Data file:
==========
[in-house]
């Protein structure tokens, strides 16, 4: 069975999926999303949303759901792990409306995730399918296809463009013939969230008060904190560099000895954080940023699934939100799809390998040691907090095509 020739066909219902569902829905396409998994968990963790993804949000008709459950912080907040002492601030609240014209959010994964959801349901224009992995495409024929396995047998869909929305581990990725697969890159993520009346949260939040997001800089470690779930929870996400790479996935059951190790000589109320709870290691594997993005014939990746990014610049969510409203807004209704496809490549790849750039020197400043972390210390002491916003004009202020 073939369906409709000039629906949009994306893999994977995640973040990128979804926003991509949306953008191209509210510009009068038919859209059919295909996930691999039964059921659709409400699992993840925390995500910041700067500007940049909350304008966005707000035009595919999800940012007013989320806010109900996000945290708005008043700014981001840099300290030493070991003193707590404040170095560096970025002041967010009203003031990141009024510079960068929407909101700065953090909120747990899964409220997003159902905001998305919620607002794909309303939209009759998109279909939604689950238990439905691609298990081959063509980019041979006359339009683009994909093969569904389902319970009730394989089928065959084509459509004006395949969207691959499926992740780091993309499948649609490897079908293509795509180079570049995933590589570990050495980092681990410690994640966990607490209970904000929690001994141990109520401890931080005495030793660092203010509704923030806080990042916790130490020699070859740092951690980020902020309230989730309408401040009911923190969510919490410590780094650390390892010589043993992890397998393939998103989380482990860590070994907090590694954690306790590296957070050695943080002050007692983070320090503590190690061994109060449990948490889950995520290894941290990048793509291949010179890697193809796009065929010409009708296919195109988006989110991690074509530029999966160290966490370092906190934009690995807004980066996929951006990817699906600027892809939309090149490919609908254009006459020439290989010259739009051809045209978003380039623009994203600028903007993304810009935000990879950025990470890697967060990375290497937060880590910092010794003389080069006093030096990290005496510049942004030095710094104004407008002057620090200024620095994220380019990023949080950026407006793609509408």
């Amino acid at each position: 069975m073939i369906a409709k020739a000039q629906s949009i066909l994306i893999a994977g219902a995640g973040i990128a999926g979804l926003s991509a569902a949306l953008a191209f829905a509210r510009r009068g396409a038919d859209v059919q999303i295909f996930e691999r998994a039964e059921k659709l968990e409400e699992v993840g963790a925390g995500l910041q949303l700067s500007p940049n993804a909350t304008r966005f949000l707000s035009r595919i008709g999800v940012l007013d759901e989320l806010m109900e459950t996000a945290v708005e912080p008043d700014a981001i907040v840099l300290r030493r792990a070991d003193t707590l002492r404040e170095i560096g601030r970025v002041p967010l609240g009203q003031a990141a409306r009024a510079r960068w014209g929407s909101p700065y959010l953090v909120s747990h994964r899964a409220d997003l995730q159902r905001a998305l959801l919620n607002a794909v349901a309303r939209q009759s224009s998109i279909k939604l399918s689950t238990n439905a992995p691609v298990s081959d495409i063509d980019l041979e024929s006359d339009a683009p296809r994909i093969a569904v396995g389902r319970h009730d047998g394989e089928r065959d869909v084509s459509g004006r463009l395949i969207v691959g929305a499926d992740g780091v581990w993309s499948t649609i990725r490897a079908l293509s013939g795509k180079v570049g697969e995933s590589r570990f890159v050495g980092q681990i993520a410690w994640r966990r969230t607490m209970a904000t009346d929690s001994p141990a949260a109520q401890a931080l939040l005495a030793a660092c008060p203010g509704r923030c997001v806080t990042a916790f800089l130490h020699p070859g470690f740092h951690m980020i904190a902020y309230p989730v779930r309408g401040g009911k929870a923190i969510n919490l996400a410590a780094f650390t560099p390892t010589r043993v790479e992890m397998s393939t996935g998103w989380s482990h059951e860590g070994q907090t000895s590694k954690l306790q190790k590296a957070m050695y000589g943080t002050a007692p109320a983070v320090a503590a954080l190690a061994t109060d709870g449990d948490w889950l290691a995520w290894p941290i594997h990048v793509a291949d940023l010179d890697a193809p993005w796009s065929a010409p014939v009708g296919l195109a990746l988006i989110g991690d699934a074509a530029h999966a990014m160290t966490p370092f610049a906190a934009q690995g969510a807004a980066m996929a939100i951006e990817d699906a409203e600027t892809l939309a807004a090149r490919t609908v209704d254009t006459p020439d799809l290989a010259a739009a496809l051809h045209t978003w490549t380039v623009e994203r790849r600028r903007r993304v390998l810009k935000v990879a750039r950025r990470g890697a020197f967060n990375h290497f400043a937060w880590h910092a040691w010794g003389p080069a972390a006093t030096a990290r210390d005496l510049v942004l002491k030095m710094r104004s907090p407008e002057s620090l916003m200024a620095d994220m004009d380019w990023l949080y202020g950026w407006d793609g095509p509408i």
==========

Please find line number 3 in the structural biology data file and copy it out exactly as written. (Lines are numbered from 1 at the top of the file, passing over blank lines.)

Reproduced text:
């Amino acid at each position: 069975m073939i369906a409709k020739a000039q629906s949009i066909l994306i893999a994977g219902a995640g973040i990128a999926g979804l926003s991509a569902a949306l953008a191209f829905a509210r510009r009068g396409a038919d859209v059919q999303i295909f996930e691999r998994a039964e059921k659709l968990e409400e699992v993840g963790a925390g995500l910041q949303l700067s500007p940049n993804a909350t304008r966005f949000l707000s035009r595919i008709g999800v940012l007013d759901e989320l806010m109900e459950t996000a945290v708005e912080p008043d700014a981001i907040v840099l300290r030493r792990a070991d003193t707590l002492r404040e170095i560096g601030r970025v002041p967010l609240g009203q003031a990141a409306r009024a510079r960068w014209g929407s909101p700065y959010l953090v909120s747990h994964r899964a409220d997003l995730q159902r905001a998305l959801l919620n607002a794909v349901a309303r939209q009759s224009s998109i279909k939604l399918s689950t238990n439905a992995p691609v298990s081959d495409i063509d980019l041979e024929s006359d339009a683009p296809r994909i093969a569904v396995g389902r319970h009730d047998g394989e089928r065959d869909v084509s459509g004006r463009l395949i969207v691959g929305a499926d992740g780091v581990w993309s499948t649609i990725r490897a079908l293509s013939g795509k180079v570049g697969e995933s590589r570990f890159v050495g980092q681990i993520a410690w994640r966990r969230t607490m209970a904000t009346d929690s001994p141990a949260a109520q401890a931080l939040l005495a030793a660092c008060p203010g509704r923030c997001v806080t990042a916790f800089l130490h020699p070859g470690f740092h951690m980020i904190a902020y309230p989730v779930r309408g401040g009911k929870a923190i969510n919490l996400a410590a780094f650390t560099p390892t010589r043993v790479e992890m397998s393939t996935g998103w989380s482990h059951e860590g070994q907090t000895s590694k954690l306790q190790k590296a957070m050695y000589g943080t002050a007692p109320a983070v320090a503590a954080l190690a061994t109060d709870g449990d948490w889950l290691a995520w290894p941290i594997h990048v793509a291949d940023l010179d890697a193809p993005w796009s065929a010409p014939v009708g296919l195109a990746l988006i989110g991690d699934a074509a530029h999966a990014m160290t966490p370092f610049a906190a934009q690995g969510a807004a980066m996929a939100i951006e990817d699906a409203e600027t892809l939309a807004a090149r490919t609908v209704d254009t006459p020439d799809l290989a010259a739009a496809l051809h045209t978003w490549t380039v623009e994203r790849r600028r903007r993304v390998l810009k935000v990879a750039r950025r990470g890697a020197f967060n990375h290497f400043a937060w880590h910092a040691w010794g003389p080069a972390a006093t030096a990290r210390d005496l510049v942004l002491k030095m710094r104004s907090p407008e002057s620090l916003m200024a620095d994220m004009d380019w990023l949080y202020g950026w407006d793609g095509p509408i």